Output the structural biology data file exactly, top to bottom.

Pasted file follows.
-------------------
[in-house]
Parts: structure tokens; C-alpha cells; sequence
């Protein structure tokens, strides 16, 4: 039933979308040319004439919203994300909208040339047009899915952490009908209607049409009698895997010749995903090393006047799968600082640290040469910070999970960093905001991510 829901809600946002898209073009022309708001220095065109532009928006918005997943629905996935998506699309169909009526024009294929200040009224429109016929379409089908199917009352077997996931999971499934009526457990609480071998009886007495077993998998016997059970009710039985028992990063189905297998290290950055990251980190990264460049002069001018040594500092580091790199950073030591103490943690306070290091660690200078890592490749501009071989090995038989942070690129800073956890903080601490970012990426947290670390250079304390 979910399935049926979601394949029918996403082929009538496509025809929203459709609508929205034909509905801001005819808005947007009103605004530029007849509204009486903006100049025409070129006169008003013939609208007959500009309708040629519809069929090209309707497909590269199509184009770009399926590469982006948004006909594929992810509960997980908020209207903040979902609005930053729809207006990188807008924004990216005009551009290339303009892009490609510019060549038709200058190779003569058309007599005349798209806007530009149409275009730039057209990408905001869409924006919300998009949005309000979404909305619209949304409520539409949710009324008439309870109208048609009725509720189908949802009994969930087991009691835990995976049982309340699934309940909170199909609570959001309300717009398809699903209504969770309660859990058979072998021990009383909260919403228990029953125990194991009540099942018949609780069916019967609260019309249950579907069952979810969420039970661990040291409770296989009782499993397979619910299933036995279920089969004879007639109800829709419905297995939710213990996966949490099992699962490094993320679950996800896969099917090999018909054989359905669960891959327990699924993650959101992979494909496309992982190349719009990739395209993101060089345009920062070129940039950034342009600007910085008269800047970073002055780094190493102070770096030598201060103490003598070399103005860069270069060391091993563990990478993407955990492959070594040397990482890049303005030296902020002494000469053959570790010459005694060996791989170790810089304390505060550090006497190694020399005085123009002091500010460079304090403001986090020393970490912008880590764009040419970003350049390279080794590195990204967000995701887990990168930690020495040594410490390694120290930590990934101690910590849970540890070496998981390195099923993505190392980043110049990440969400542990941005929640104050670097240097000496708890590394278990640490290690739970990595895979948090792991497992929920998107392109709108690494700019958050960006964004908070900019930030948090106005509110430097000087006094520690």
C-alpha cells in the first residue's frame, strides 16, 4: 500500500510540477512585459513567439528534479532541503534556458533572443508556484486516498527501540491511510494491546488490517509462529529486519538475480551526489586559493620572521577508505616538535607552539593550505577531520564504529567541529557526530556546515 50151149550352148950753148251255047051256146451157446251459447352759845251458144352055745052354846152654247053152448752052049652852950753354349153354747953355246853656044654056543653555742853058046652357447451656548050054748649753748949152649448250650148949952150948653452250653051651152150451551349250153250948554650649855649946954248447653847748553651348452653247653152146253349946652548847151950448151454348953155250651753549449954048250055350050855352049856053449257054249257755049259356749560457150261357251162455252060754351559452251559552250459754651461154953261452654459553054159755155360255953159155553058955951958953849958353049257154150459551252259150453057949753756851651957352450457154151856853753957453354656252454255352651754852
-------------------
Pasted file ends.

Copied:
[in-house]
Parts: structure tokens; C-alpha cells; sequence
């Protein structure tokens, strides 16, 4: 039933979308040319004439919203994300909208040339047009899915952490009908209607049409009698895997010749995903090393006047799968600082640290040469910070999970960093905001991510 829901809600946002898209073009022309708001220095065109532009928006918005997943629905996935998506699309169909009526024009294929200040009224429109016929379409089908199917009352077997996931999971499934009526457990609480071998009886007495077993998998016997059970009710039985028992990063189905297998290290950055990251980190990264460049002069001018040594500092580091790199950073030591103490943690306070290091660690200078890592490749501009071989090995038989942070690129800073956890903080601490970012990426947290670390250079304390 979910399935049926979601394949029918996403082929009538496509025809929203459709609508929205034909509905801001005819808005947007009103605004530029007849509204009486903006100049025409070129006169008003013939609208007959500009309708040629519809069929090209309707497909590269199509184009770009399926590469982006948004006909594929992810509960997980908020209207903040979902609005930053729809207006990188807008924004990216005009551009290339303009892009490609510019060549038709200058190779003569058309007599005349798209806007530009149409275009730039057209990408905001869409924006919300998009949005309000979404909305619209949304409520539409949710009324008439309870109208048609009725509720189908949802009994969930087991009691835990995976049982309340699934309940909170199909609570959001309300717009398809699903209504969770309660859990058979072998021990009383909260919403228990029953125990194991009540099942018949609780069916019967609260019309249950579907069952979810969420039970661990040291409770296989009782499993397979619910299933036995279920089969004879007639109800829709419905297995939710213990996966949490099992699962490094993320679950996800896969099917090999018909054989359905669960891959327990699924993650959101992979494909496309992982190349719009990739395209993101060089345009920062070129940039950034342009600007910085008269800047970073002055780094190493102070770096030598201060103490003598070399103005860069270069060391091993563990990478993407955990492959070594040397990482890049303005030296902020002494000469053959570790010459005694060996791989170790810089304390505060550090006497190694020399005085123009002091500010460079304090403001986090020393970490912008880590764009040419970003350049390279080794590195990204967000995701887990990168930690020495040594410490390694120290930590990934101690910590849970540890070496998981390195099923993505190392980043110049990440969400542990941005929640104050670097240097000496708890590394278990640490290690739970990595895979948090792991497992929920998107392109709108690494700019958050960006964004908070900019930030948090106005509110430097000087006094520690």
C-alpha cells in the first residue's frame, strides 16, 4: 500500500510540477512585459513567439528534479532541503534556458533572443508556484486516498527501540491511510494491546488490517509462529529486519538475480551526489586559493620572521577508505616538535607552539593550505577531520564504529567541529557526530556546515 50151149550352148950753148251255047051256146451157446251459447352759845251458144352055745052354846152654247053152448752052049652852950753354349153354747953355246853656044654056543653555742853058046652357447451656548050054748649753748949152649448250650148949952150948653452250653051651152150451551349250153250948554650649855649946954248447653847748553651348452653247653152146253349946652548847151950448151454348953155250651753549449954048250055350050855352049856053449257054249257755049259356749560457150261357251162455252060754351559452251559552250459754651461154953261452654459553054159755155360255953159155553058955951958953849958353049257154150459551252259150453057949753756851651957352450457154151856853753957453354656252454255352651754852